Log in
Forgot password ?
Become a member for free
Sign up
Sign up
New member
Sign up for FREE
New customer
Discover our services
Dynamic quotes 

MarketScreener Homepage  >  News  >  Economy & Forex  >  All News

News : Economy & Forex
Latest NewsCompaniesMarketsEconomy & ForexCommoditiesInterest RatesBusiness LeadersFinance Pro.CalendarSectors 
All NewsEconomyCurrencies / ForexCryptocurrenciesEconomic EventsPress releases

Joe Biden's Search for That Elusive Economic Consensus -- Update

share with twitter share with LinkedIn share with facebook
07/13/2020 | 05:32pm EDT

By Gerald F. Seib

Presidential campaigns are mostly about defining differences between candidates, but they can be even more interesting when they reveal a search for a middle ground, or an emerging national consensus.

So it is with the economic policy of presumptive Democratic nominee Joe Biden, which he is fleshing out step by step during these hot weeks of the coronavirus summer. He is being pushed to the left by his own party, but is trying hard not to be pushed too far. He is taking bits from former presidents Bill Clinton and Barack Obama -- and yes, from current President Donald Trump as well.

As is his wont, Mr. Biden is trying to identify a new center on taxes, and adapt to what may be emerging as a new national consensus on trade. He has been forced to move away from where he once was, but not as far away as some in his own party would like him to be.

"I've kind of tried to shed the labels and focus on the nuts and bolts of this," Mr. Biden said in a conversation with a few journalists Monday. Last week, he laid out the first big installment of his economic plans, a "buy American" proposal to use $700 billion in government buying power to purchase U.S. goods and give research and development help to manufacturers -- an initiative with some distinctly Trumpian "America first" overtones.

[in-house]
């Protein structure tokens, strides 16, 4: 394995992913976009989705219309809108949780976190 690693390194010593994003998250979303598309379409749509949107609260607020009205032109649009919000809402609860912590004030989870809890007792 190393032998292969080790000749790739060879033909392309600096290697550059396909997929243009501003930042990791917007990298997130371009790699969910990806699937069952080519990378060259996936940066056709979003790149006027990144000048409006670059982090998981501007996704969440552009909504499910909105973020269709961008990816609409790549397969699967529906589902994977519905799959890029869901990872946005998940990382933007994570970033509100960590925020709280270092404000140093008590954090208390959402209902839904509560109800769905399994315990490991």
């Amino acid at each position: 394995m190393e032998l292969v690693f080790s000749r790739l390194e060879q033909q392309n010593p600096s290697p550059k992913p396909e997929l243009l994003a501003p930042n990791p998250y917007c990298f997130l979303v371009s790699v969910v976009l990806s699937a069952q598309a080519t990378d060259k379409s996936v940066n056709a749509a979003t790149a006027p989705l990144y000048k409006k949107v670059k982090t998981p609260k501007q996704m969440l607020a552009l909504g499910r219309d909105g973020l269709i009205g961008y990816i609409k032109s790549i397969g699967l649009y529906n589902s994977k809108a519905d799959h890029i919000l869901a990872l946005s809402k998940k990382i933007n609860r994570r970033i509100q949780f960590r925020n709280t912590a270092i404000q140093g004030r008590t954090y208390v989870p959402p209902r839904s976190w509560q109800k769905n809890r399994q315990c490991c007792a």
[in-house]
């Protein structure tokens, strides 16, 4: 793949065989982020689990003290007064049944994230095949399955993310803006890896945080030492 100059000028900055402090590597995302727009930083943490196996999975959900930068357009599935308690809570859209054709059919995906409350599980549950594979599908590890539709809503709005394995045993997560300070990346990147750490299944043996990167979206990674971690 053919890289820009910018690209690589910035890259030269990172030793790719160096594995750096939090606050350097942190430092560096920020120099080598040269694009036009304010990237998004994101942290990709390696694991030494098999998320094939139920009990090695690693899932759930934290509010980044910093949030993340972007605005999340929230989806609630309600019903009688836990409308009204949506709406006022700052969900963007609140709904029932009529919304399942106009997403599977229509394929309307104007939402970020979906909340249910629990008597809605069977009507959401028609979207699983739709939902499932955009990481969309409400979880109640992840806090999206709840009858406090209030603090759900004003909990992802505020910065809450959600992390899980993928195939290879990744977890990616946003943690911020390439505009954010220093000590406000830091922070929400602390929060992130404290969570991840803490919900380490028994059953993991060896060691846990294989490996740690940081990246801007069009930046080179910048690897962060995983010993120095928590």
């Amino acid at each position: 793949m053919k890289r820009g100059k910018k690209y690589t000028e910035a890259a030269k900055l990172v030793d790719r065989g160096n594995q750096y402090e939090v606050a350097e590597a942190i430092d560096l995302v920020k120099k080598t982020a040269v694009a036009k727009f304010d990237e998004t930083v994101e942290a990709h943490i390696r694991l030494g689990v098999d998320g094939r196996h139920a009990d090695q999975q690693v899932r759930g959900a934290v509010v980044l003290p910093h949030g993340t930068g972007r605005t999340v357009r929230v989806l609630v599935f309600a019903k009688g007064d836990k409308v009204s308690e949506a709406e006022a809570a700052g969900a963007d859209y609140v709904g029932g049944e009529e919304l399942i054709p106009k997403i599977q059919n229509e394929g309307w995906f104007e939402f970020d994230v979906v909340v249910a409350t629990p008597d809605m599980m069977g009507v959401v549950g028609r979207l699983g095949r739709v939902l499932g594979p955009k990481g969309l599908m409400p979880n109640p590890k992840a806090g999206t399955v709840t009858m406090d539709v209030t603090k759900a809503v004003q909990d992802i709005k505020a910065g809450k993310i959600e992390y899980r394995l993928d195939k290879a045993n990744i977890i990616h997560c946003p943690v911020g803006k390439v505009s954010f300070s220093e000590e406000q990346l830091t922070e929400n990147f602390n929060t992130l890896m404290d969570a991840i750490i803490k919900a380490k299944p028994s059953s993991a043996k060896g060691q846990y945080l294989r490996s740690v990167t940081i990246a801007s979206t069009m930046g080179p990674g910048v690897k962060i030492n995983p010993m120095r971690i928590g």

Coming soon are more traditionally Democratic plans to help workers with child and family care, and address racial inequalities in the economy -- as well as a big proposal to improve the nation's infrastructure.

Mr. Biden argues that America has arrived, in this summer of discontent, at a place where big government investments are needed to keep up with disruptions in technologies, supply chains and the workforce.

"I think we're at a different place in history here," he said. "This whole notion of a fourth industrial revolution is real.... Unless we adjust how we deal with it we're going to be left behind."

He is proposing new taxes to pay for much, though not yet all, of this. On corporate taxes, he calls for a 28% rate -- precisely halfway between the rate before Mr. Trump, when it stood at 35%, and where it stands now, 21%. He proposes raising the top personal tax rate to 39.6%, the rate under Mr. Clinton, but nowhere near the higher top rate some progressives in his party favor.

And Mr. Biden moves further toward those progressives on other details: He would raise capital-gains taxes, deploy a broader corporate tax base, eliminate some tax deductions for wealthier Americans and impose a new Social Security tax that would kick in at high income levels.